In late 2015, Levine described the team's next game as "sort of a small-scale open-world game" which "fights against the linear nature of the games we made before, like BioShock and BioShock Infinite."
Yesterday, Levine talked about making replayable narrative games—citing Chris Crawford's amazing 1992 dragon speech—and the two years of research and development Ghost Story has committed to solving the problem. He avoided too many specifics, but cited an inspiration we expected a lot of developers to draw from back when it released.
"The game that I think inspired me most—that we were maybe onto something, on the right track—was Shadow of Mordor, with the Nemesis system, which was my favorite part of the game," said Levine. That system empowered boss enemies who fought or killed the player, generating stories about their rise through the ranks which players could track as they hunted them.
"And that's a very limited, rudimentary approach to it that covers a very narrow area, but boy, when I sort of understood that I could kill whatever orc boss I wanted in whatever order I wanted, and really drive who I would kill and who I would convert, all that stuff—it's more of a meta-narrative and there's not a lot of dialogue support for that stuff, so our thing is much more ambitious.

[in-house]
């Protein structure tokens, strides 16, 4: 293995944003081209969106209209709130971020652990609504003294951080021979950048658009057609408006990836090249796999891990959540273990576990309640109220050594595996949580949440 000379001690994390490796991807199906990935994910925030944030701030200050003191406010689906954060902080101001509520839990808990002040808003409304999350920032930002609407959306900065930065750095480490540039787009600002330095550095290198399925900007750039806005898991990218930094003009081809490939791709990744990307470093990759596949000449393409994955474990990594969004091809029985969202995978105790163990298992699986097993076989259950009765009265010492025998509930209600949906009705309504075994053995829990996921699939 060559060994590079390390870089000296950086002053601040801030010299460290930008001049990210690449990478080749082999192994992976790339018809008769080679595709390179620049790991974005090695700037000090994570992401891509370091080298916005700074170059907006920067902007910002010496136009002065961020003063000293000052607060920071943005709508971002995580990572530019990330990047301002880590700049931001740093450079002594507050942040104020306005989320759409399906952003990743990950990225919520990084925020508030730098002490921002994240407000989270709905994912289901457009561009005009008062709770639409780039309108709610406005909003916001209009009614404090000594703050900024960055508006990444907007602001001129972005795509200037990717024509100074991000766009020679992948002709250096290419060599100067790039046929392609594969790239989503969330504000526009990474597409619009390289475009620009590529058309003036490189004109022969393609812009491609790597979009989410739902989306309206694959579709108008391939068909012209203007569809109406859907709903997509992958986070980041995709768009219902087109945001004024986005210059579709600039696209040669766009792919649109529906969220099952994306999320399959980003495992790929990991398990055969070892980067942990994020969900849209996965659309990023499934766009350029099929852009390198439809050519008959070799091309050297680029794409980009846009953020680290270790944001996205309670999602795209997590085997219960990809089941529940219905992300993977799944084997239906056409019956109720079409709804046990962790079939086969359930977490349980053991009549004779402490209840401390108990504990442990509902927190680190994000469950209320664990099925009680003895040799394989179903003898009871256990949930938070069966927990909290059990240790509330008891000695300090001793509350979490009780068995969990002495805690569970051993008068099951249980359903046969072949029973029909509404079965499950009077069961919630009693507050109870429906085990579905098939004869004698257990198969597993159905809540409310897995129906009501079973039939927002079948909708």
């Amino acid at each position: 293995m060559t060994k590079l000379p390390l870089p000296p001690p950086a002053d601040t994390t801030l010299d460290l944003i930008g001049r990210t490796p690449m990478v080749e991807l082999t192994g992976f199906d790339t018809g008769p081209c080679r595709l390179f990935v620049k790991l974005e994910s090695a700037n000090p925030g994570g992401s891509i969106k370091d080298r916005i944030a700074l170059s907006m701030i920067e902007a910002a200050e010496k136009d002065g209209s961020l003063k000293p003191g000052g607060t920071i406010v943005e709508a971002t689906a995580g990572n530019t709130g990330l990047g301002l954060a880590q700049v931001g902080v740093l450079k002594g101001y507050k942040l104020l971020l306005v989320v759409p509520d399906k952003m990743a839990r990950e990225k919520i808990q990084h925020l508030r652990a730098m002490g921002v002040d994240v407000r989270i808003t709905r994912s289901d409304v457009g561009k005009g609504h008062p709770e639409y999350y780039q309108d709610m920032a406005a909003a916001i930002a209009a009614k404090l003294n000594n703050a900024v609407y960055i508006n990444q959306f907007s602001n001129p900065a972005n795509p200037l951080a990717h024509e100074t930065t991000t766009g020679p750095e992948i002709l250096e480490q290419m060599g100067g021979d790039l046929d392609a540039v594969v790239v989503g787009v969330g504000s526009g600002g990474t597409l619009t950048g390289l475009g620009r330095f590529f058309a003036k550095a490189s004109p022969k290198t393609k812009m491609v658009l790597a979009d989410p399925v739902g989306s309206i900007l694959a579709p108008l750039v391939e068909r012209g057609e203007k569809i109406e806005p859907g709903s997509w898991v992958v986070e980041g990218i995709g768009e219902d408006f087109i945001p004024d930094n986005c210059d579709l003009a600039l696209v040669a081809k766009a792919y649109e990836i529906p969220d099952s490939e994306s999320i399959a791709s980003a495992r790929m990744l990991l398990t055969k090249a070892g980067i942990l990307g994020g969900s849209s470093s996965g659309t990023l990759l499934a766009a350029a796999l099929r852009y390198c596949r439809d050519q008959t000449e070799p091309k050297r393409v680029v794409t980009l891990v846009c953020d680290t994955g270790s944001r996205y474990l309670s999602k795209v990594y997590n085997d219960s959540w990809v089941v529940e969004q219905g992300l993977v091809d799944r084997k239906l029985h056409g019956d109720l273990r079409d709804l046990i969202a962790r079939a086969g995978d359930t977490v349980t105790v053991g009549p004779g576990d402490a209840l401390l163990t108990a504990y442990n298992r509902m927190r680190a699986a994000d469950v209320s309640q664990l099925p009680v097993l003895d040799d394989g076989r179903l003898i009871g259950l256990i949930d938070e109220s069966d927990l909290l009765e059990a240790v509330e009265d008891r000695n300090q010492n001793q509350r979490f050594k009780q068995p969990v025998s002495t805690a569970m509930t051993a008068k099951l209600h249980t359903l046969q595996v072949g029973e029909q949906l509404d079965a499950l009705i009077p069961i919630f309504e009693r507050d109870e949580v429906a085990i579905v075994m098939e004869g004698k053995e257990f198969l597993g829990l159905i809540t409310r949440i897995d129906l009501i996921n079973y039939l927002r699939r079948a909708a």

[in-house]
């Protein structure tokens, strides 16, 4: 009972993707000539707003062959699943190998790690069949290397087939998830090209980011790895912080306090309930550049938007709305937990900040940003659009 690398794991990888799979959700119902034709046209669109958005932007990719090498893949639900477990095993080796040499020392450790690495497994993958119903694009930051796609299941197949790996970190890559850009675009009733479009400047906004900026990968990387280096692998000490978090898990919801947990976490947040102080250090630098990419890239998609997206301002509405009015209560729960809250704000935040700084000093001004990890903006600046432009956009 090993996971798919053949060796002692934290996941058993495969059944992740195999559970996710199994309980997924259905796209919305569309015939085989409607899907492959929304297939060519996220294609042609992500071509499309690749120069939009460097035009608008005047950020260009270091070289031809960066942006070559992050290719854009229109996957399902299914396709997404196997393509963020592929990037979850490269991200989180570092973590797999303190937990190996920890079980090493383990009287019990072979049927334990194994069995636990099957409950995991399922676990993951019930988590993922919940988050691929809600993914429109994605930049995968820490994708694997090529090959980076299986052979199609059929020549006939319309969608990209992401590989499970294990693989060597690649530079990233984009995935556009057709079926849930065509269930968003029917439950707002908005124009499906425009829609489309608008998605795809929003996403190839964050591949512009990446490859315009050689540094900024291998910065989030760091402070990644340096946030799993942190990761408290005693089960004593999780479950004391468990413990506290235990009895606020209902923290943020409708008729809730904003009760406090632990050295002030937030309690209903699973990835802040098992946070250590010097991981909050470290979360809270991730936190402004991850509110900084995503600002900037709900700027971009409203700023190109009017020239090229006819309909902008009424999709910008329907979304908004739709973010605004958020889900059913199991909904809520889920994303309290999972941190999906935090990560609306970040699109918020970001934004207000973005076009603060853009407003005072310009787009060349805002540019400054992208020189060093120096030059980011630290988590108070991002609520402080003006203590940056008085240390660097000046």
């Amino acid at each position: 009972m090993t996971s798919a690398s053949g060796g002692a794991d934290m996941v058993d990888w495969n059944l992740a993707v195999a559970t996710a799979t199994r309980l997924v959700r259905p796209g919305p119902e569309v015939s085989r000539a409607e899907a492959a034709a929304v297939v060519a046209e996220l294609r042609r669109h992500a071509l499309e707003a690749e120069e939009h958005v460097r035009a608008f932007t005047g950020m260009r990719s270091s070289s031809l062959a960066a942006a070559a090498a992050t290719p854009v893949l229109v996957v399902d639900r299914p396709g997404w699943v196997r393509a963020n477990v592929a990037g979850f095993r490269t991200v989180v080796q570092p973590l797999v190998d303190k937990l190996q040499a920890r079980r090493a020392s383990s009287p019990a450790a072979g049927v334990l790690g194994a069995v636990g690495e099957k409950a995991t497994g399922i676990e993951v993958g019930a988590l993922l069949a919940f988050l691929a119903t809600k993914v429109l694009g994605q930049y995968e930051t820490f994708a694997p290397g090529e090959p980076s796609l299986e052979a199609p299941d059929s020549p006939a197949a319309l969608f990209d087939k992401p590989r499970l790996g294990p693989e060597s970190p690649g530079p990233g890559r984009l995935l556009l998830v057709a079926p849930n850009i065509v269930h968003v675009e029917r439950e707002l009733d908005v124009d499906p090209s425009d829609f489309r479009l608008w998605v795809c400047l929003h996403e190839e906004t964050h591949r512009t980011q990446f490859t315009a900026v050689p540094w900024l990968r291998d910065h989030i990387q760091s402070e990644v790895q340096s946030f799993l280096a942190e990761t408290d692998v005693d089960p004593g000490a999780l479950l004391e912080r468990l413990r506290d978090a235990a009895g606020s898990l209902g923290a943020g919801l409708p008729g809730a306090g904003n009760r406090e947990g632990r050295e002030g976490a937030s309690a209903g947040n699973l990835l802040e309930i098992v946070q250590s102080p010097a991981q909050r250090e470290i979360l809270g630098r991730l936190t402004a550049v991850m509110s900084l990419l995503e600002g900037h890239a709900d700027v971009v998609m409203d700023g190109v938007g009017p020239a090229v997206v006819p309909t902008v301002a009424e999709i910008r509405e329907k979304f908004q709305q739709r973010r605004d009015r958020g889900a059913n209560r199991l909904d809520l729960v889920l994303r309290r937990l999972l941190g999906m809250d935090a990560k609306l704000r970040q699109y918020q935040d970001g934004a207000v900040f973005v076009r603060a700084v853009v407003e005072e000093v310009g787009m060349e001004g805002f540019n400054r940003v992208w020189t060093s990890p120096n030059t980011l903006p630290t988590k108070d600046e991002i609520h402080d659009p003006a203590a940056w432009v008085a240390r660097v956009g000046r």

"I haven't seen that much about [sequel Shadow of War], and I'm guessing they're probably going to double down on that, because I thought that was incredibly successful. That sort of gave us, 'OK, maybe we're not completely crazy in what we're trying to do.'"
Levine expanded on his thoughts during a Q&A session, saying that the studio's goal is to achieve "radical recognition."
"Like in Mordor, the player does something, [and] the game, as often as we can, should recognize that accomplishment or failure or whatever it is and find ways to have the world feed back that it cares," he said.
Responding to another question, Levine indicated that the game won't be designed like a Telltale game, which branch out as players choose actions and responses. Rather, it will be "a deeply systemic game," he said, describing a seemingly traditional narrative that can "react and comment on much more small level actions the player takes."